Modelling of CO2 circulation in the Colli Albani area
The Colli Albani is a quiescent volcano located near the city of Roma, characterized by the presence of an active geothermal system, periodic seismic swarms and intense diffuse degassing. Several accidents, some lethal, have occurred in recent years associated with episodes of more intense releases and outbursts of volcanic gases, predominantly CO2 and H2S. Gas emissions presently comprise the most hazardous phenomenon for the highly populated Colli Albani area, and there is always the potential for the occurrence of seismic activity. This chapter presents numerical modelling of heat and fluid circulation, applied to study the mechanisms that control the diffuse degassing at Colli Albani volcano. Multi-phase and multi-component simulations were carried out using the TOUGH2 geothermal simulator in a realistic geological context, which includes all available information on the stratigraphy and structure of the Colli Albani substrate, together with data on the total gas flux, the local geothermal gradient, the local hydrogeology and the thermal characteristics of the rocks. The geothermal reservoir at Colli Albani is hosted by the 2000–3000-m-thick Mesozoic–Cenozoic carbonatic succession, capped by Pliocene clays that act as an aquiclude and are few hundreds to over 1000 m thick, which are in turn covered by continental sedimentary and volcanic deposits that host the shallow hydrogeological system. Numerical simulations evaluate the effects associated with the thickness of the carbonatic basement and its cap rock, the role of CO2 supply rate at depth, and the influence of permeable channel-ways through the cap rocks. Numerical simulations show that the thickness of the geothermal reservoir hosted by the carbonatic basement and of its impervious cover control the vigour of the convection, the extent and depth (and hence temperature) of the lateral recharge area, and the distribution of the CO2 within the system. This result suggests that the temperature distribution and diffuse degassing at the surface reflect not only the characteristics of the heat and fluid source at depth, but also the specific structure and hydrological properties of the site where they are measured.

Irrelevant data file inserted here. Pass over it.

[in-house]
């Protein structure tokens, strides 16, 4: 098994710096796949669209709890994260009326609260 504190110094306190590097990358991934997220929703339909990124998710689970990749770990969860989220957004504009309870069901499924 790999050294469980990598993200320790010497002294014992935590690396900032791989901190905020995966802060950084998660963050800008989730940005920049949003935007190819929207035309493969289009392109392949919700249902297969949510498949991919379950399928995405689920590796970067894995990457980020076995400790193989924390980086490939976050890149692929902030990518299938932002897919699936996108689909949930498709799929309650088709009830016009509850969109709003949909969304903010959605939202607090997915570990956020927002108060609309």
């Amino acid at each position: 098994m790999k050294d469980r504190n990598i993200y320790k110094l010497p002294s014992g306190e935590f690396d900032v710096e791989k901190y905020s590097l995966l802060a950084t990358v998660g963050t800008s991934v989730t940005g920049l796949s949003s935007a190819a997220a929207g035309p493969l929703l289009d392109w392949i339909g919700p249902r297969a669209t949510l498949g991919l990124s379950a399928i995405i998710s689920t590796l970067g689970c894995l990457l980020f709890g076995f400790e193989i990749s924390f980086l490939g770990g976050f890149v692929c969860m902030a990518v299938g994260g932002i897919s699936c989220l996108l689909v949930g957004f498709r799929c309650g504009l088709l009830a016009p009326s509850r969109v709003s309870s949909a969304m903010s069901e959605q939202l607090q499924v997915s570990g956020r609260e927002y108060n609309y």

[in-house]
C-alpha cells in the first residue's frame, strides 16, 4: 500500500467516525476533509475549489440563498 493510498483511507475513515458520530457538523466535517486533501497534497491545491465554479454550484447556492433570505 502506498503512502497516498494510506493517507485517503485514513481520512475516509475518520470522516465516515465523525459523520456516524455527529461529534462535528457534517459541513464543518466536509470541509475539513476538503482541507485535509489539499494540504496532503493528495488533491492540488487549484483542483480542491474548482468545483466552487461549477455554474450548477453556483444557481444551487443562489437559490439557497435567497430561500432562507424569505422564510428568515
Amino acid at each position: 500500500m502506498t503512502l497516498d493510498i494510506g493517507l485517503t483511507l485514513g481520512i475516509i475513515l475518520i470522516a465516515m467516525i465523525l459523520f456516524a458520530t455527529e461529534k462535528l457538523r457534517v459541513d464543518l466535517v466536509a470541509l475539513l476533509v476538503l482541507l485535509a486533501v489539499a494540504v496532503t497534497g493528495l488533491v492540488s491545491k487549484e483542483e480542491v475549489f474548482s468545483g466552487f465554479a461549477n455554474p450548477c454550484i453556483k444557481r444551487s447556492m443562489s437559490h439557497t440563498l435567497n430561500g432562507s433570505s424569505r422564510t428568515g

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The Colli Albani volcano (also Alban Hills volcano) is the large quiescent volcanic field that dominates the Roman skyline. The Colli Albani is one of the most explosive mafic calderas in the world, associated with intermediate to large volume ignimbrites. At present it shows signs of unrest, including periodic seismic swarms, ground uplift and intense diffuse degassing, which are the main short-term hazards. New studies have discovered deposits related to previously unknown pre-Holocene and Holocene volcanic and phreatic activity. In the fourth Century B.C.E. Roman engineers excavated a tunnel through the Albano maar crater wall to keep the lake from breaching the rim and flooding the surrounding countryside, events that had previously destroyed this region several times.
The Colli Albani Volcano contains 21 scientific contributions on stratigraphy, volcanotectonics, geochronology, petrography and geochemistry, hydrogeology, volcanic hazards, geophysics and archaeology, and a new 1:50 000 scale geological map of the volcano. The proximity to Rome and the interconnection between volcanic and human history also make this volcano of interest for both specialists and non-specialists.